# Is it possible to make a perfect tangent between two circles?

Hi everybody.

I’ve tried to make the following shape according to these specific dimensions:

I got this result:

My question is that I’m not sure if I made perfect tangents to join the circles. In the model the circles have 48 segments. Is there any way to make sure they are perfect?

I made an example with 24 segments next to to the final shape to illustrate what I mean.
Are they any way to make sure the red lines are tangent to the circumferences?

This is the file: solid07.skp (110.4 KB)

You might find TIG’s True Tangents useful. See Sketchucation for it.

This looks like a case in which it might make sense to use more than 24 sides for a circle. The exact number depends on the angle of the tangent lines.

TIG published a True Tangents extension that can calculate true mathematical tangent points, but…

Because SketchUp always represents circles as inset regular polygons, most of the time a true tangent line won’t touch the SketchUp representation! By increasing the number of sides you can get close enough to meet any practical requirement, but it will never be perfect.

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Close enough?

I used Common Tangents from the True Tangents extension to find the angle and then the closest number of sides for the circle. 50, in this case.

It’s a nice, quick exercise to draw.

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Thank you so much guys I have to leave to work now, I’ll try it when I get home

@DaveR and @slbaumgartner that extension worked awesome.

But just one doubt, it seems 49,50 and 51 are appropiate number of segments for the tangent of those circles, I don’t see any difference between using them. Why did you choose 50? it’s because it’s a pair number?

PS: to delete the guidelines I can use the eraser tool or edit > delete guides, is there any way more appropieate to remove them?

EDIT: why is the shape not filled?

Untitled.skp (45.8 KB)

Thank you.

When I measured the angle between the perpendicular to the tangent and the diamter line parallel to the red axis, I got ~7.2 degrees. 360/7.2 is 50 so I used that. It’s incredibly rare that I would use an odd number for the number of sides because that usually creates problems.

As for deleting Guidelines, I set up a keyboard shortcut for Edit>Delete Guides. It’s very frequently used.

You’re right.

Besides, if it looks good for 49-50-51, I think the one in the middle is the more appropiate.

I did it with 50 segments but I wasn’t able to get the shape filled with a middle line. I had to do this way and then delete the lines, is it correct?

Sorry, I add one question more. In the finished draw I did yesterday I had this problem when I push/pull.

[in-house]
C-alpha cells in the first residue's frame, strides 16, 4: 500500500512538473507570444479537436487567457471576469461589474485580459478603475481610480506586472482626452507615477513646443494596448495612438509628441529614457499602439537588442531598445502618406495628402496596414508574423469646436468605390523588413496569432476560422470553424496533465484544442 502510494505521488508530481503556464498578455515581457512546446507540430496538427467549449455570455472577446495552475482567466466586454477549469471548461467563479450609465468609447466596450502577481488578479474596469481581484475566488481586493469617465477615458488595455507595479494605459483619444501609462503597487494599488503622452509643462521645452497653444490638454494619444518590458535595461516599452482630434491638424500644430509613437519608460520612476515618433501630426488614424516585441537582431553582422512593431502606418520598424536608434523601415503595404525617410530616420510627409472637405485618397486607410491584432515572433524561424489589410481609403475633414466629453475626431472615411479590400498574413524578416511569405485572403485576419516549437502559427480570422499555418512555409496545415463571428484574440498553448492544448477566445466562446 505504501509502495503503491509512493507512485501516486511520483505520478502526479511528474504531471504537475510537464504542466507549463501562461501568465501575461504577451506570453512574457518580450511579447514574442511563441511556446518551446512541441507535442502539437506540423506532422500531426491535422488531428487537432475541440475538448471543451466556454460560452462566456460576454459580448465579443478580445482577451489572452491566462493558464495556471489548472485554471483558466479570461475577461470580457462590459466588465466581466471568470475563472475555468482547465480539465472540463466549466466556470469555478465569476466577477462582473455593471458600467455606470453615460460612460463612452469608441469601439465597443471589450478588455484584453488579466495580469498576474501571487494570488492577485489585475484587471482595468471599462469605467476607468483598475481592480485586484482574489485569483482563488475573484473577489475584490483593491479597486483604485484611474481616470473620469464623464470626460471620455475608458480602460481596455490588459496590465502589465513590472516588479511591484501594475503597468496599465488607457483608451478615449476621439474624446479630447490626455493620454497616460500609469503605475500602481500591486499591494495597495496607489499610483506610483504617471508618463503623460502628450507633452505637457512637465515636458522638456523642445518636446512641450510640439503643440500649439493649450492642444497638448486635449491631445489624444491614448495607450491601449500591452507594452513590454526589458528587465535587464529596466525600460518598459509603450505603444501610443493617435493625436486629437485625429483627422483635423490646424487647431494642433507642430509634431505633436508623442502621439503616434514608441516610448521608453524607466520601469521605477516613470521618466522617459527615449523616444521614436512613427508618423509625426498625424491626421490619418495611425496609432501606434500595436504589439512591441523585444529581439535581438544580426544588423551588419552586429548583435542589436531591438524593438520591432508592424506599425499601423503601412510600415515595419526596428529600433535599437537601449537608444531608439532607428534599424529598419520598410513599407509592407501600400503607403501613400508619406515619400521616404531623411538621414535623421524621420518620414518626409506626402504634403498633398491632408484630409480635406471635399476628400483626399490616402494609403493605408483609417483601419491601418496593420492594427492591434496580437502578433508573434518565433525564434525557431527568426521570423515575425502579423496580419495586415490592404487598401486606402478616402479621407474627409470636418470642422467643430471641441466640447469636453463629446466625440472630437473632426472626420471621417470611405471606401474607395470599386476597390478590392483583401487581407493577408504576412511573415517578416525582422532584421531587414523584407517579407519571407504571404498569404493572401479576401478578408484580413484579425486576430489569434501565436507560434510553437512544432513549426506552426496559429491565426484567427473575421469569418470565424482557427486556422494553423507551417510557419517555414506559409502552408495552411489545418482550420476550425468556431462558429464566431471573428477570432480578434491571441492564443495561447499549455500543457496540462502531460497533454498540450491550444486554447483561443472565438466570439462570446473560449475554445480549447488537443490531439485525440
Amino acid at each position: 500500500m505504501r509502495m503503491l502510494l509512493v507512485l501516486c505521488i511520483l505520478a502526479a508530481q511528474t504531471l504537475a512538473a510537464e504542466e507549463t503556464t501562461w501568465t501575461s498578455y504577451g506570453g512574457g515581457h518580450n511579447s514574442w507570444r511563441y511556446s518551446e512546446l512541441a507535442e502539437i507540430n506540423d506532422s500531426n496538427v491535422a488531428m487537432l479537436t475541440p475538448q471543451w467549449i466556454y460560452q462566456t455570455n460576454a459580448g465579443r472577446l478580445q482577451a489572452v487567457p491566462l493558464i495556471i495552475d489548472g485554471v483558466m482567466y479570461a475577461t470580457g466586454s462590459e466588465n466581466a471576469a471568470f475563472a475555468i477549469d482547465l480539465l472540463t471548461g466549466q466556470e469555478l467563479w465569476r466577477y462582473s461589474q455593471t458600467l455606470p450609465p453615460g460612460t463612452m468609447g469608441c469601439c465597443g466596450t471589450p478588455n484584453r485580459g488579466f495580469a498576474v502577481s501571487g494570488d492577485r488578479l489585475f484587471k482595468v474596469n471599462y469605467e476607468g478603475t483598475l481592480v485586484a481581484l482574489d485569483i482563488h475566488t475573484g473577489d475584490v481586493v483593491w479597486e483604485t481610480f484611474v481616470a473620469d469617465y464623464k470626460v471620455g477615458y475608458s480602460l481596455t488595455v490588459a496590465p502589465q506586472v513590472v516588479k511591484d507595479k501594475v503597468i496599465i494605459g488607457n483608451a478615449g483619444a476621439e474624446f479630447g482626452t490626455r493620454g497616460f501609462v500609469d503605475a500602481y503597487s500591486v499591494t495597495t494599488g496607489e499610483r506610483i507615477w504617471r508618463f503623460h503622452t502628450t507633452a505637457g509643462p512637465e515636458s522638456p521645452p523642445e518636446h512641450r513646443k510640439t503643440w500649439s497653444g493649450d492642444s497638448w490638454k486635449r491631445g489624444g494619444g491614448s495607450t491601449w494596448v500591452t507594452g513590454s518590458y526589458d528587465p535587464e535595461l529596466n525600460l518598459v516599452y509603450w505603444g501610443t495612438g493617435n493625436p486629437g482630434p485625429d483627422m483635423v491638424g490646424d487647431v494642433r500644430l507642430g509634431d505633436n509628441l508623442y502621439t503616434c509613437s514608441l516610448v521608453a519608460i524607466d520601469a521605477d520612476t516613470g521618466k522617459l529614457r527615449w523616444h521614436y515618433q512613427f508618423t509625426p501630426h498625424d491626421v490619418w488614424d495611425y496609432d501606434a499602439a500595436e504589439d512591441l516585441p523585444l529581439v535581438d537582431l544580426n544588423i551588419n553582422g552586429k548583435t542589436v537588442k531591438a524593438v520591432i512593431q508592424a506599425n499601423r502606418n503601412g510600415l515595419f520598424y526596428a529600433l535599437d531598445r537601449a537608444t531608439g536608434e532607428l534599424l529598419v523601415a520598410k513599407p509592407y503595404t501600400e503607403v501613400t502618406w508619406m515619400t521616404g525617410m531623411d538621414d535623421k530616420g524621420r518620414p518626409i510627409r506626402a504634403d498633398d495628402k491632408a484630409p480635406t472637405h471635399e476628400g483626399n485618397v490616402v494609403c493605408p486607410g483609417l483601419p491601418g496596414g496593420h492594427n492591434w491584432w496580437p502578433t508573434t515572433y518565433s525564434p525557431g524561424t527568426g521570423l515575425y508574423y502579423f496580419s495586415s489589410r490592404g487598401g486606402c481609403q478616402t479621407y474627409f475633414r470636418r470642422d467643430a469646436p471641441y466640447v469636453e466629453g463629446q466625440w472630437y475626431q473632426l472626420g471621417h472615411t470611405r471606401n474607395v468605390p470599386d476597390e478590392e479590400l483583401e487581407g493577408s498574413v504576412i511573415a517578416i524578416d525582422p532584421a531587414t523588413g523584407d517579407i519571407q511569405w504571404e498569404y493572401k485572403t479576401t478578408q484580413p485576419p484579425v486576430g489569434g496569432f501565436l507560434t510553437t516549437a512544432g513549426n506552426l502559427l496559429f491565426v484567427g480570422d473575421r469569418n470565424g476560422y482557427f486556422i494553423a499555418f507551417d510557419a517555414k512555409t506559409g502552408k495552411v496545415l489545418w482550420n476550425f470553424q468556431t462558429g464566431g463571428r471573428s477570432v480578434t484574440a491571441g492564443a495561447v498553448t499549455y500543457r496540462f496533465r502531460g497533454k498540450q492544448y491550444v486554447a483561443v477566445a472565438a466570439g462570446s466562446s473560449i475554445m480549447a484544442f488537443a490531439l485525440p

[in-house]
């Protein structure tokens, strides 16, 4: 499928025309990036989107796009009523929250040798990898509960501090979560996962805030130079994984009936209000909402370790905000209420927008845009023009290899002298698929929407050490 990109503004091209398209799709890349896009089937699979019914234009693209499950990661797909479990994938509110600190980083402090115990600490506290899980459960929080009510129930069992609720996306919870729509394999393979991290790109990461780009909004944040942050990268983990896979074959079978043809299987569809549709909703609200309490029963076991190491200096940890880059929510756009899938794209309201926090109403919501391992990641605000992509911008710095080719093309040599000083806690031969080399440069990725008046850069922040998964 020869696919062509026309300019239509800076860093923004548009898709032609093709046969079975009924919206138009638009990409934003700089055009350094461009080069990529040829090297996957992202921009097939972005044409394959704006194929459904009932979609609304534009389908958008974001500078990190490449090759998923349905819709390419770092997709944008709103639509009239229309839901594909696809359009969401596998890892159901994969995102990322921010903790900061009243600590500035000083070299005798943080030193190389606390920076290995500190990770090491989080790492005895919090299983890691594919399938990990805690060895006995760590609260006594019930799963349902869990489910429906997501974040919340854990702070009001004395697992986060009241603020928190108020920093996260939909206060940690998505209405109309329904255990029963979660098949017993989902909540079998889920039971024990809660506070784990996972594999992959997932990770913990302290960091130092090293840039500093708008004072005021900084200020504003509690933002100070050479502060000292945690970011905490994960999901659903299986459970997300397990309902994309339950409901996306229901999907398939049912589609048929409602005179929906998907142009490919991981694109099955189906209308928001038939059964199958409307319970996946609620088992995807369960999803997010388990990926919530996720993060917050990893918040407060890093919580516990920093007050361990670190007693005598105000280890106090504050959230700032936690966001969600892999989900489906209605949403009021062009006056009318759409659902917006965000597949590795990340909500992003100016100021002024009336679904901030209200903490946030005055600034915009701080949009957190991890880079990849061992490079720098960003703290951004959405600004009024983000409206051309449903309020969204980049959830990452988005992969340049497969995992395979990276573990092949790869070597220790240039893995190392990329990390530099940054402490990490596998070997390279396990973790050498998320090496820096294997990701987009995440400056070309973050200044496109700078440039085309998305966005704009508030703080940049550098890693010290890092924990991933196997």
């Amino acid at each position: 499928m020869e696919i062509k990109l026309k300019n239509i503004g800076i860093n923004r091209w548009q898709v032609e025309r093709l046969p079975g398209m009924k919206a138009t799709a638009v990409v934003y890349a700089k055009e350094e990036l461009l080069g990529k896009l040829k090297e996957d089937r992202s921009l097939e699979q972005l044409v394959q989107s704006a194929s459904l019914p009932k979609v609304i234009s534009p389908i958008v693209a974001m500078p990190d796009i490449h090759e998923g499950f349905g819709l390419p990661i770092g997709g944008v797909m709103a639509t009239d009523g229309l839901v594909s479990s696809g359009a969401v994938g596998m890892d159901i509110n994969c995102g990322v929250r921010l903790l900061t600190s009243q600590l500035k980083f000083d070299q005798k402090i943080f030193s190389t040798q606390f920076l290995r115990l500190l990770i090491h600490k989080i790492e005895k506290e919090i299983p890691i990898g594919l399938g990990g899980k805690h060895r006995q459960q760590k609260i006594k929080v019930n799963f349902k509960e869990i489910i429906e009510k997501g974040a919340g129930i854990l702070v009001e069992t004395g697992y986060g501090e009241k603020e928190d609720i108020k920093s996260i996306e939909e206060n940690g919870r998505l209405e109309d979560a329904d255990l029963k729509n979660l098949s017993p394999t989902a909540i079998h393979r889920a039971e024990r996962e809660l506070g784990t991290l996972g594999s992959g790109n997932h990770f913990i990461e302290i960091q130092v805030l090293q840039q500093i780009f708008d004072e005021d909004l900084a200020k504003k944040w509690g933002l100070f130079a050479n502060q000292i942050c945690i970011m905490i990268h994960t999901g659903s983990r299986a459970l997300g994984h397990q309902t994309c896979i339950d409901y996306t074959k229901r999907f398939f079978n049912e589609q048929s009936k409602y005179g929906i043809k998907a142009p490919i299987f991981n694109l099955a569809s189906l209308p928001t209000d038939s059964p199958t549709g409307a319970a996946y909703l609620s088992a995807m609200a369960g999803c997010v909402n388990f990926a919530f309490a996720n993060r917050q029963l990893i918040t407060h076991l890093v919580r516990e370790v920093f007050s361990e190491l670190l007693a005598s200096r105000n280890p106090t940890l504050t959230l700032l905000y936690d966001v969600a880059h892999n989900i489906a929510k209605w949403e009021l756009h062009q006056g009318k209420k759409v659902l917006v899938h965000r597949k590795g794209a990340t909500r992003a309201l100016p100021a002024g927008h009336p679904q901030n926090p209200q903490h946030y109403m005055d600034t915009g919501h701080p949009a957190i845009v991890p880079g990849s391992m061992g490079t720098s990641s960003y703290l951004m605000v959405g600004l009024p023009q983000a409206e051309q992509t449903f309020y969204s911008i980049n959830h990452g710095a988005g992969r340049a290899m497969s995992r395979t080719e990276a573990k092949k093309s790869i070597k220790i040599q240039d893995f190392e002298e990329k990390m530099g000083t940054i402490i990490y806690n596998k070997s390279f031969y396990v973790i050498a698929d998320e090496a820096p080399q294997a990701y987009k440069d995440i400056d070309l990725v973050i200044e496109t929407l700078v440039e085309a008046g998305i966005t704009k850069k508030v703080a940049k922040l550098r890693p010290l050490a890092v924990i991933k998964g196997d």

is it normal it happens? I fixted it yesterday drawing a new line to close the form and then deleting it.

It doesn’t look right to me. The nearly horizontal line across the lower circle doesn’t seem to be in the right location. You shouldn’t need those lines anyway. When I drew it, I drew two circles with the default 24 sides. Ran True Tangents and figured out the correct number of sides to use. Then I drew tangent lines between the circles and the face filled in between the circles.

I did as you have said (I will repeat the process), I started with 24, I changed it to 48, and then I tried 49,50 and 51. Don’t need to answer this time I bet I will get by

A circle can only have a whole number for its segments.
e.g. 24…48, 49, 50, 51 etc
So choose the nearest to suit…
Often it’s best if it’s divisible by 4 [for various unconnected reasons] - but in your case 50 should be fine ??

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TIG makes a good point. Most of the time I use a number that has factors of 2, 3, and 4. Not in this situation, though.

Thank you both

EDIT: Forget what I was going to say, but it seems it’s not perfect if you zoom in, the only thing it seems you can do is look for the number of segments that better suits as TIG said.

Which is what I did by calculating the number of sides based on the angle.

You’re awesome DaveR.
My shape didn’t get filled at first because as you have shown on your video, when I hover the mouse it has to say endpoint not guide point.
What program did you use to record the video?
I use OBS (open broadcaster softwarare), but the only way it seems to capture SketchUP interface is capturing the whole screen.
Good trick to cut the outline before extruding the object and then paste it in place.

You help a lot, can I make something for you in return?
I’d like to make a modest donation for your support.

Thank you.

SketchUp is pretty good about telling you when something isn’t right. If you have a series of edges that you think form a loop but you don’t get the face you expected, the issue is either a gap as you had or the edges are not co-planar. You just have to figure out which it is. Of course it could be both.

As for the video capture, I use Camtasia for that. Excellent resolution and a very robust video editor. Not free but well worth the small investment if you are doing videos longer than those appropriate for animated GIFs.

I appreciate your offer of a donation. Is there a local non-euthanizing animal shelter? Donate something to them. Go walk a dog a two and give them some love.

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heartwarming Dave!

@DaveR

You told me:
“I appreciate your offer of a donation. Is there a local non-euthanizing animal shelter? Donate something to them. Go walk a dog a two and give them some love.”

So I did this:

It’s not exactly what you proposed to me but it’s a little donation to an association that protects cats and dogs.
There site is:

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